OK, OK, this was really a quote from yesterday.  Sue me.  But it's a good example of what I mean when I suggest that today's right-wing lunacy is different from left-wing lunacy of the Bush years.  Sure, there were lefty bloggers who went over the top about Amerika and how the NSA was bringing 1984 to life and so forth, but for the most part you didn't have members of Congress taking to the House floor and joining in.  They largely managed to keep a slightly more even keel.  But on the Republican side, after a mere few months of Obama, this kind of stuff has become routine.  They've joined the Caps Lock crowd feet first.

In other words, they're nuts.  A Soviet gulag?  Does this clown even know what a gulag is?

Goldman and the Economy

Do rising profits on Wall Street mean that the economy is finally starting to pick up?  Not quite.  Here's how Goldman Sachs' soaring third-quarter revenue breaks down:

Goldman's business from fixed income, currency and commodities trading again bolstered its bottom line, with revenue more than tripling. Revenue from its principal investments soared 55% from second quarter after losing money a year earlier.

Investment-banking revenue fell 31% and financial advisory revenue dropped 47%.

In other words, even more than usual, Goldman is a hedge fund with a smallish investment bank tacked onto the side.  They made better bets than the other guys, but the kind of business that would indicate a recovering economy is still very much in the tank.

Investors are now jumping into the battle against the Chamber of Commerce's climate change denial, asking the heads of major businesses to distance themselves from the Chamber and the National Association of Manufacturers, which has also opposed climate legislation.

On Wednesday, a group of of 43 institutional investors and related organizations submitted a statement to the CEOs of 14 companies. Walden Asset Management and Green Century Capital Management are leading the group of investors.

The notice asks companies "to address their disagreement with the chamber and NAM on climate change policy by withdrawing membership, publicly disclosing their disagreement, or asking the associations to refund the portion of their dues used to lobby on the issue."

"While some companies, including [yours], have articulated a business rationale for a national policy that reduces greenhouse gas emissions, … membership in NAM/Chamber sends a starkly contradictory message," they wrote.

The group is targeting Air Products & Chemicals, Alcoa, American Electric Power, Boeing Co., Caterpillar, Cummins, Deere & Co., DTE Energy, Entergy, Ford Motor Co., General Motors Corp., Lockheed Martin, Whirlpool, and Xerox Corp.

The investors, which collectively represent $16 billion in assets, include: Boston Common Asset Management, Catholic Health East, Catholic Healthcare West, Clean Yield Asset Management, Domini Social Investments, Green Century Capital Management, MMA Praxis Mutual Funds, Pax World Management Corp., The Russell Family Foundation, Trillium Asset Management and Walden Asset Management.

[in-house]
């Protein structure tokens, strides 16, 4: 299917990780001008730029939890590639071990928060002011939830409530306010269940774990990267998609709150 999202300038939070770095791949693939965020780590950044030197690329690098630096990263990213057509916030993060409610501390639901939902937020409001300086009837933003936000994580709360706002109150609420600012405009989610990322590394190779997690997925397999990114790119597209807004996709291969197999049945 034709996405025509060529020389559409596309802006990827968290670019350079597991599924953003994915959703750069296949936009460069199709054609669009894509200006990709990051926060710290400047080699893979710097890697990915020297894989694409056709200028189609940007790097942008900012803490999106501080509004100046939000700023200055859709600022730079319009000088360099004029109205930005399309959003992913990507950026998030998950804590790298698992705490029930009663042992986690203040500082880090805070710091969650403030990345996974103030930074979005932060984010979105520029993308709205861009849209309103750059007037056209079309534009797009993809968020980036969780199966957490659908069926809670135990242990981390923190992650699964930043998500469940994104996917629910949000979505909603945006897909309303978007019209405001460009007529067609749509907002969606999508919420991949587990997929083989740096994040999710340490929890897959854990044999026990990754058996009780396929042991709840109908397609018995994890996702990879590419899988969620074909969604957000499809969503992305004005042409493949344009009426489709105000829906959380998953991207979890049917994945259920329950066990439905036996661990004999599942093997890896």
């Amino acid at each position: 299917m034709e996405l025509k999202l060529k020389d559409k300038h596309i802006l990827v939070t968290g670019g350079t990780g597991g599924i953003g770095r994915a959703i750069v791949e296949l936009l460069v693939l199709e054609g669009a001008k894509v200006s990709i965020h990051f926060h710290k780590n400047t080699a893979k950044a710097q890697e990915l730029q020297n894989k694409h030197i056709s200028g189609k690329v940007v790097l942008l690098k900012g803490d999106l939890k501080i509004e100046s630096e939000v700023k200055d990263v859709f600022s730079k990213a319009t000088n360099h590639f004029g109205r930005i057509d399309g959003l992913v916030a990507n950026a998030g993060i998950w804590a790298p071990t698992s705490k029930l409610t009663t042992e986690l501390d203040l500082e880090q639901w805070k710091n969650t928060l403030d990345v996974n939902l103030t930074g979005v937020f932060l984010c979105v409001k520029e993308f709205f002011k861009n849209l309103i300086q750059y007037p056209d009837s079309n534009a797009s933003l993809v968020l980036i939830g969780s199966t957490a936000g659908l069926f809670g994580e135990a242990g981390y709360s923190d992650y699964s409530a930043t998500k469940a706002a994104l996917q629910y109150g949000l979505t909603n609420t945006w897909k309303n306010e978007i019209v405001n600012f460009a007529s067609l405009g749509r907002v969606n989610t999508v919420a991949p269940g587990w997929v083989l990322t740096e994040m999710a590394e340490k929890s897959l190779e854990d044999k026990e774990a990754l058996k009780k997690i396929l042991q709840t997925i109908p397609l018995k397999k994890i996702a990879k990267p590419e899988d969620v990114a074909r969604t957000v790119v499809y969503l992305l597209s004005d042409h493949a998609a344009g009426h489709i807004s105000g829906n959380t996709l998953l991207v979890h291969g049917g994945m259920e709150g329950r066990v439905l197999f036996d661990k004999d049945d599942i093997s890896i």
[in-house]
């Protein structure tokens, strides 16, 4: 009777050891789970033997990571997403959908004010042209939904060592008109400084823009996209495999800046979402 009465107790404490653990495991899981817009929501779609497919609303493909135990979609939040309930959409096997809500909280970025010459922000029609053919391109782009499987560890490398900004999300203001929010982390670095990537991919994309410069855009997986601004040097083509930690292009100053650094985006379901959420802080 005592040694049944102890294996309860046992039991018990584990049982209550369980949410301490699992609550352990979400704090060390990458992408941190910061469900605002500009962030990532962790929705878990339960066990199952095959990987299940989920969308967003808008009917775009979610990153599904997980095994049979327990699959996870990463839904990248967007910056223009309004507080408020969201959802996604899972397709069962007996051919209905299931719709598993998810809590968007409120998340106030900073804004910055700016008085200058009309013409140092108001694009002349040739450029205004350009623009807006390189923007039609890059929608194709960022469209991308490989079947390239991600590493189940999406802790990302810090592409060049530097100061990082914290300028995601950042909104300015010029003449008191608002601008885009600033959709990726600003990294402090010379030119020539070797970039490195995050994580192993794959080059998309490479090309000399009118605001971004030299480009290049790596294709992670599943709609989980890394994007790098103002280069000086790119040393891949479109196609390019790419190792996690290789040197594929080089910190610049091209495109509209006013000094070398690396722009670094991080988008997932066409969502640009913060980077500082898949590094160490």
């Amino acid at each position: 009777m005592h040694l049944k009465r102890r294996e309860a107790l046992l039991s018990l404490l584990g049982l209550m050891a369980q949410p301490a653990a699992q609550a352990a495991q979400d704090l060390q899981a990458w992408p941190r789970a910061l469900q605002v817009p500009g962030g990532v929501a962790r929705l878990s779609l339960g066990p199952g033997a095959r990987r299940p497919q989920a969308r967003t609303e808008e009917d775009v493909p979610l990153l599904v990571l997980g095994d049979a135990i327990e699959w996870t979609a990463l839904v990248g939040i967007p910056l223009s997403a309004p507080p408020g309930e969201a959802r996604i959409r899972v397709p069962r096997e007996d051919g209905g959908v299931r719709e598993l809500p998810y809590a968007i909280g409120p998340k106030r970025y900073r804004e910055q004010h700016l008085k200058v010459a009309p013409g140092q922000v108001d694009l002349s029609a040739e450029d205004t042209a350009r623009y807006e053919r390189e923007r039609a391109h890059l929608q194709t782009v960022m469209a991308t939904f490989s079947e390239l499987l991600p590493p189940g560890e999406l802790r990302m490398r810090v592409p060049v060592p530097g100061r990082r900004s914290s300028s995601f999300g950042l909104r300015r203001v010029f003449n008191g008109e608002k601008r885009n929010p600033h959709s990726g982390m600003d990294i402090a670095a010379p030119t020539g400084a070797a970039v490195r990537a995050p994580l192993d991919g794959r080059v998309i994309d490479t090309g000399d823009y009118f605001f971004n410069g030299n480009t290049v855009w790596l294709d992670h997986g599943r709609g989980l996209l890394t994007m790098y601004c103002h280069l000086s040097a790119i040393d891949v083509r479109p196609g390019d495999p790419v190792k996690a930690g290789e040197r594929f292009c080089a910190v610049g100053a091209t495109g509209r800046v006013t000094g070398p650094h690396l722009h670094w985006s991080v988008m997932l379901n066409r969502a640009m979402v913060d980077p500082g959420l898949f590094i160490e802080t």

U.S Army Soldiers cross the Arghandad River to assist Afghanistan police on a humanitarian mission in Kashani village in Zabul province, Afghanistan, Oct. 9, 2009. The Soldiers are assigned to Company A, 1st Battalion, 4th Infantry Regiment. (U.S. Army photo by Specialist Tia P. Sokimson.)

Need To Read: October 15, 2009

Today's must-reads:

Get more stuff like this: Follow me on twitter! David Corn, Mother Jones' DC bureau chief, also tweets, as does MoJo blogger Kate Sheppard. So do my colleagues Daniel Schulman and Rachel Morris and our editors-in-chief, Clara Jeffery and Monika Bauerlein. Follow them, too! (The magazine's main account is @motherjones.)

News From TreeHugger: Thursday, October 15

A weekly roundup from our friends over at TreeHugger. Enjoy!

Canada's First Grain CSA Transports Via Sailboat & Triples Demand Within One Year

CSAs aren't exactly new on the green scene, but one that deals exclusively in grains is. And one that ships only via sailboat in British Columbia is doubly unique.

From Smart Grid to Big Brother?

Smart grids may be the wave of the future when it comes to managing the electric grid so that we can truly take advantage of renewable energy, not to mention save a lot of power in the process. But, are we ignoring the ability of utilities to gather information about you and undermine your privacy?

US Coal Plants Pump Thousands of Gallons of Waste Into Drinking Water Supplies a Day

As if the greenhouse gas emissions weren't bad enough, a new investigation reveals that hundreds of coal power plants across the country are routinely dumping waste into rivers and streams...ones that millions of people get their water from.

California Now First State to Charge Polluters for Greenhouse Gas Emissions

How will California raise $63 million dollars in three years with CO2? By charging the most polluting companies 15¢ per ton they emit, starting in 2012.

World's Airlines Pledge to Cut Emissions 50% by 2050

Emissions from air travel may be only a small percentage of the world's total greenhouse gas output, but much of those emissions have even greater warming potential than ones emitted on terra firma...and they are growing. However, ahead of COP15, the IATA has announced new plans to address their contribution to global warming.

One Trick Pony Saudi Demands Compensation for Support of Climate Action

Is Saudi Arabia blackmailing the rest of the world for climate change support? Citing that they will suffer under a global climate agreement due to declining oil revenues, they are demanding compensation for climate cooperation.